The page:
Jakob Poeltl may be the best player we see dealt this season, and he’s getting interest from teams all over the standings. One of the league’s best rim protectors, it remains to be seen if Poeltl is the sort of guy that can hold up to 35 minutes a night in the postseason, but the fact that the Spurs have already been limiting his minutes means that some team may be ready to try. If the Spurs aren’t confident that they can re-sign Poeltl as an unrestricted free agent, it makes sense to move him. Rim protection is a must for any contending team and the Spurs should be able to get a first-rounder and another asset or two in any Poeltl trade. With upside play Zach Collins waiting in the wings, getting a big man back isn’t a prerequisite for any deal, either.

    Josh Richardson is a competent 3-and-D wing who has shown he can handle a little work as a secondary playmaker, too. He’s not going to move the needle for a team with title hopes but he can be plugged into any rotation and fill a few roles. The ask shouldn’t be high on this one.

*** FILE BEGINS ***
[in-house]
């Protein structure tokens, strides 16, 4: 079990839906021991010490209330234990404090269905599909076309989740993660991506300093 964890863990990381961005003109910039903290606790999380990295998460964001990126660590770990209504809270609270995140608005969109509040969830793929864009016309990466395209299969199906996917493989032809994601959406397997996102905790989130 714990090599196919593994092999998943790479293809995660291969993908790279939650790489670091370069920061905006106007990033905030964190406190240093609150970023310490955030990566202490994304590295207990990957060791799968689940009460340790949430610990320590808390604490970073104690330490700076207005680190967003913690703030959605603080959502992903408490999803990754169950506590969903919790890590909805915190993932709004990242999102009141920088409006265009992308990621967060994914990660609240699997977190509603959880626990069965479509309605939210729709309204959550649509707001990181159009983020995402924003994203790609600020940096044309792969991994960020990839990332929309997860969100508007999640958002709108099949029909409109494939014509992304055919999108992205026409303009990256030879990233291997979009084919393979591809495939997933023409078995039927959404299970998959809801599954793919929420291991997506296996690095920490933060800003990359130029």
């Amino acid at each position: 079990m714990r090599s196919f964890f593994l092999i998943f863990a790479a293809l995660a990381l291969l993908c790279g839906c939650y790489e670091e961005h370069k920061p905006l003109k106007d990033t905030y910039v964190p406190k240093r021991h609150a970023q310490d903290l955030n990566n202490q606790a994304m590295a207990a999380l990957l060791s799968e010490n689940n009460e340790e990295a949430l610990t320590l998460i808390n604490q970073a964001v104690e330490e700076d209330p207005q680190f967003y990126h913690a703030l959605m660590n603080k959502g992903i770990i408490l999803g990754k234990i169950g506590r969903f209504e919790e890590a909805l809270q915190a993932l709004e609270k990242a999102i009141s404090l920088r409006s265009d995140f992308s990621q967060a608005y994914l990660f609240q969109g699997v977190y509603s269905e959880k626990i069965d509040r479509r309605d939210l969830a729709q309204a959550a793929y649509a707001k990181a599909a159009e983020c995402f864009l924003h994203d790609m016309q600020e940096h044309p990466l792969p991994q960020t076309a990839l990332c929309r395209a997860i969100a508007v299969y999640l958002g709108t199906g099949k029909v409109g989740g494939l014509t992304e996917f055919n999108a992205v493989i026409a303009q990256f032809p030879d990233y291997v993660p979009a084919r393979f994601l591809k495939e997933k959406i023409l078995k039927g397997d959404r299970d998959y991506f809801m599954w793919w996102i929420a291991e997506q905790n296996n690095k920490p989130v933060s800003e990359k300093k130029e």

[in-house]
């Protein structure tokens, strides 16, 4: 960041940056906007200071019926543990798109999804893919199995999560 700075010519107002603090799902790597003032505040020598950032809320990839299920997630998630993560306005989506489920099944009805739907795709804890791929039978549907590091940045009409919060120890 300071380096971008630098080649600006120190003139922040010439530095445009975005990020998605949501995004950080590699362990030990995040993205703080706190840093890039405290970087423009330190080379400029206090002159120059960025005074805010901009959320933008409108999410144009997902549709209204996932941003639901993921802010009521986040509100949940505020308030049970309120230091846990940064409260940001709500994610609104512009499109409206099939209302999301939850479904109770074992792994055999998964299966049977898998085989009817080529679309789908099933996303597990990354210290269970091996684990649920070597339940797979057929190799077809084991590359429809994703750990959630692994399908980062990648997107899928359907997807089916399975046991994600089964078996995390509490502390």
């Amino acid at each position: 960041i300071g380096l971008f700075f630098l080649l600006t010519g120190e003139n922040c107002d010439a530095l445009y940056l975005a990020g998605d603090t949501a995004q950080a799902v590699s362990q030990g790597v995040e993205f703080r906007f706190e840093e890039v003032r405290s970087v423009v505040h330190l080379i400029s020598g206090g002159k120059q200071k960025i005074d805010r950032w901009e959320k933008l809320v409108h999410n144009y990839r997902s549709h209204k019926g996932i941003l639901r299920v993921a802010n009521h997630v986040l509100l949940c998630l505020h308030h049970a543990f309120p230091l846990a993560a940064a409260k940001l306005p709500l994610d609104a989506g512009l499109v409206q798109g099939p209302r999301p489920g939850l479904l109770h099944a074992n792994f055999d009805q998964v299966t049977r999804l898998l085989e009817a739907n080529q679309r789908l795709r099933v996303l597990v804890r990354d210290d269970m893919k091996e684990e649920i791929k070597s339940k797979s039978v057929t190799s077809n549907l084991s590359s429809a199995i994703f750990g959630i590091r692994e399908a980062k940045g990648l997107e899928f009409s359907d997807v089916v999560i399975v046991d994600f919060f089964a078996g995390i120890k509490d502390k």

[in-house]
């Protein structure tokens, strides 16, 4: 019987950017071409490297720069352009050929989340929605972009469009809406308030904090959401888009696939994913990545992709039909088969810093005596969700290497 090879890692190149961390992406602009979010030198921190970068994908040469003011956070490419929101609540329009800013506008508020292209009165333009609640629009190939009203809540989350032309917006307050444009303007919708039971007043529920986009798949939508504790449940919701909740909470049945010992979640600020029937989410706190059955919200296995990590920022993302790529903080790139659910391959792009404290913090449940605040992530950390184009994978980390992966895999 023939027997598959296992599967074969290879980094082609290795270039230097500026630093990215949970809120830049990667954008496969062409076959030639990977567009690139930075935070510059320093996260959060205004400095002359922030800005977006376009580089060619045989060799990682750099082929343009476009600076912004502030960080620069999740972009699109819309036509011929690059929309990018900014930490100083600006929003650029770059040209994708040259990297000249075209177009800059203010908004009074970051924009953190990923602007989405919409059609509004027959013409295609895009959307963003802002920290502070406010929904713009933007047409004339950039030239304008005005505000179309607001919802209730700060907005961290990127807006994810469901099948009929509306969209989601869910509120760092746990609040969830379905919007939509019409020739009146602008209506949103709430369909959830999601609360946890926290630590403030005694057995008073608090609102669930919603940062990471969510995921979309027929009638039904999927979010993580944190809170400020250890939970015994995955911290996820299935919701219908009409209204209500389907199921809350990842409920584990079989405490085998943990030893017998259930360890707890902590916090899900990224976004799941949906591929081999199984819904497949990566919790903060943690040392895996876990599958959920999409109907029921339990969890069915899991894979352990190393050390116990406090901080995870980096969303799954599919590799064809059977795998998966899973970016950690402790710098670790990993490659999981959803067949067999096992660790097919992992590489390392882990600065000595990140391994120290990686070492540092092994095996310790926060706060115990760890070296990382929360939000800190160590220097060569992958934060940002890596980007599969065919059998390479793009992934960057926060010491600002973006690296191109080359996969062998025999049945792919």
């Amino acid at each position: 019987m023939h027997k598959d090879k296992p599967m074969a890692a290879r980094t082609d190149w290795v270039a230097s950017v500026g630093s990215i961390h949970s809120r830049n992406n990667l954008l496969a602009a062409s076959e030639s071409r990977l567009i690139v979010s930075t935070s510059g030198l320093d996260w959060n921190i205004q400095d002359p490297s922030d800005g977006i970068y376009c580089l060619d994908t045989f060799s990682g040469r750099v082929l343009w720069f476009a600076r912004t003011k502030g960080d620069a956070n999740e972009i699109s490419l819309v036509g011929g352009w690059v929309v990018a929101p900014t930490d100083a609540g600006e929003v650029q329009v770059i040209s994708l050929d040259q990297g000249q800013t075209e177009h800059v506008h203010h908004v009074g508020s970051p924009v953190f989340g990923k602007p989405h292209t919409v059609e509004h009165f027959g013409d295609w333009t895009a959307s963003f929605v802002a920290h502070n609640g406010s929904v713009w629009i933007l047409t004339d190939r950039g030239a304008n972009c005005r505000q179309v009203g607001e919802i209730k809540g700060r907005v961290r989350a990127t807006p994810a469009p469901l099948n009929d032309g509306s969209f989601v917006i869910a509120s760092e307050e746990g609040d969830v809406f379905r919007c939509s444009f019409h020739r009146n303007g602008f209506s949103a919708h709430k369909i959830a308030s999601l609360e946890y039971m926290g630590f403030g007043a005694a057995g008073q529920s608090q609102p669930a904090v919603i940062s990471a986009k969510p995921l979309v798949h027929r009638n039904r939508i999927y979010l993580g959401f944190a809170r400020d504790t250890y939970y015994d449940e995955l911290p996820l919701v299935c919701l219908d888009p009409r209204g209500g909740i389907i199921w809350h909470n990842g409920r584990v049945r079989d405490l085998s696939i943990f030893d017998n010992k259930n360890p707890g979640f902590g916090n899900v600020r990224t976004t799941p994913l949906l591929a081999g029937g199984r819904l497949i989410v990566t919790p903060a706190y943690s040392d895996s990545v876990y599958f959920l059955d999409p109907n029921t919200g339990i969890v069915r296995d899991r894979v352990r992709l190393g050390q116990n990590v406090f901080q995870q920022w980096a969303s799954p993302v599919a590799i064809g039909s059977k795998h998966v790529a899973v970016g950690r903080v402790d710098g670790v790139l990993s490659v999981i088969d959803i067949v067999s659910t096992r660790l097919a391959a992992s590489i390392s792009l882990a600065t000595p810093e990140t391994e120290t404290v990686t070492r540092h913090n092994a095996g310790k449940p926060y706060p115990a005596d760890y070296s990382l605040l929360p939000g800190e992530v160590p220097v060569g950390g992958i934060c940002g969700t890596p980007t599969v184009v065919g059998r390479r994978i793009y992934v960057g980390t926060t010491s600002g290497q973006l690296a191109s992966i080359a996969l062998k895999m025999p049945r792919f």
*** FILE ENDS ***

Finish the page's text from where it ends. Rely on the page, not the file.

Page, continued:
Although Doug McDermott is an imperfect player, 3-point shooting is extremely valuable, and McDermott can hit jumpers with the best of them. Getting his money off the books would be the primary goal here and McDermott would bolster just about any second unit, at least offensively. His contract may limit how far teams are willing to go but if the Spurs are going to prioritize financial flexibility, they won’t have a hard time making a deal.

    Orlando Magic

    Orlando boasts one of the stranger rosters in the league, as it’s really only Franz Wagner and Gary Harris as actual wings amid a sea of centers and guards. Now, many of those other guys are versatile enough to get by, and the fact that Wagner can do it all really helps, but the roster need some balance. There are expendable players here, and the Magic can consolidate some of their talent to keep building for the future.

    Terrence Ross is another player who has been on the block over the last couple of seasons, with Orlando angling for a first-round pick. Their decision to trade Evan Fournier for a pair of second a couple years ago probably kills that however, as teams know what the Magic are willing to accept for a guy they’d rather trade than lose for nothing in free agency. Maybe a team gets desperate, but Ross isn’t the same player he once was and the list of teams that will actually have his arrival move the needle gets slimmer every day.